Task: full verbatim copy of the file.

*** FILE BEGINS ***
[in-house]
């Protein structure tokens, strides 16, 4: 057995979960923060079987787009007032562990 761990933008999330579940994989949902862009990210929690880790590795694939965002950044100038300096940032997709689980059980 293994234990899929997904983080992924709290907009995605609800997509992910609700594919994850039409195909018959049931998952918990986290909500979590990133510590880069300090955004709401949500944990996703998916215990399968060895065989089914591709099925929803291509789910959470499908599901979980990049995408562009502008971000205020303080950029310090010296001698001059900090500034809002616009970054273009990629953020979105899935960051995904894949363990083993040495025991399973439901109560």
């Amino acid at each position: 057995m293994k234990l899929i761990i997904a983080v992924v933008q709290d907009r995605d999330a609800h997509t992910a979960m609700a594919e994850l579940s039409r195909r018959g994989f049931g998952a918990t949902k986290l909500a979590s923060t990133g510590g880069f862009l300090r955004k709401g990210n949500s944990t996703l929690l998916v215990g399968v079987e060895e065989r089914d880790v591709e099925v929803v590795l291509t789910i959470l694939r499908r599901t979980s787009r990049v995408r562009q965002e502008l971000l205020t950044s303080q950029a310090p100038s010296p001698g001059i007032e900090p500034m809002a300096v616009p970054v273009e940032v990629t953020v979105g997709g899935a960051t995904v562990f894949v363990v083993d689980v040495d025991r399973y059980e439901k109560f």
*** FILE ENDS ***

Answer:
[in-house]
């Protein structure tokens, strides 16, 4: 057995979960923060079987787009007032562990 761990933008999330579940994989949902862009990210929690880790590795694939965002950044100038300096940032997709689980059980 293994234990899929997904983080992924709290907009995605609800997509992910609700594919994850039409195909018959049931998952918990986290909500979590990133510590880069300090955004709401949500944990996703998916215990399968060895065989089914591709099925929803291509789910959470499908599901979980990049995408562009502008971000205020303080950029310090010296001698001059900090500034809002616009970054273009990629953020979105899935960051995904894949363990083993040495025991399973439901109560």
């Amino acid at each position: 057995m293994k234990l899929i761990i997904a983080v992924v933008q709290d907009r995605d999330a609800h997509t992910a979960m609700a594919e994850l579940s039409r195909r018959g994989f049931g998952a918990t949902k986290l909500a979590s923060t990133g510590g880069f862009l300090r955004k709401g990210n949500s944990t996703l929690l998916v215990g399968v079987e060895e065989r089914d880790v591709e099925v929803v590795l291509t789910i959470l694939r499908r599901t979980s787009r990049v995408r562009q965002e502008l971000l205020t950044s303080q950029a310090p100038s010296p001698g001059i007032e900090p500034m809002a300096v616009p970054v273009e940032v990629t953020v979105g997709g899935a960051t995904v562990f894949v363990v083993d689980v040495d025991r399973y059980e439901k109560f």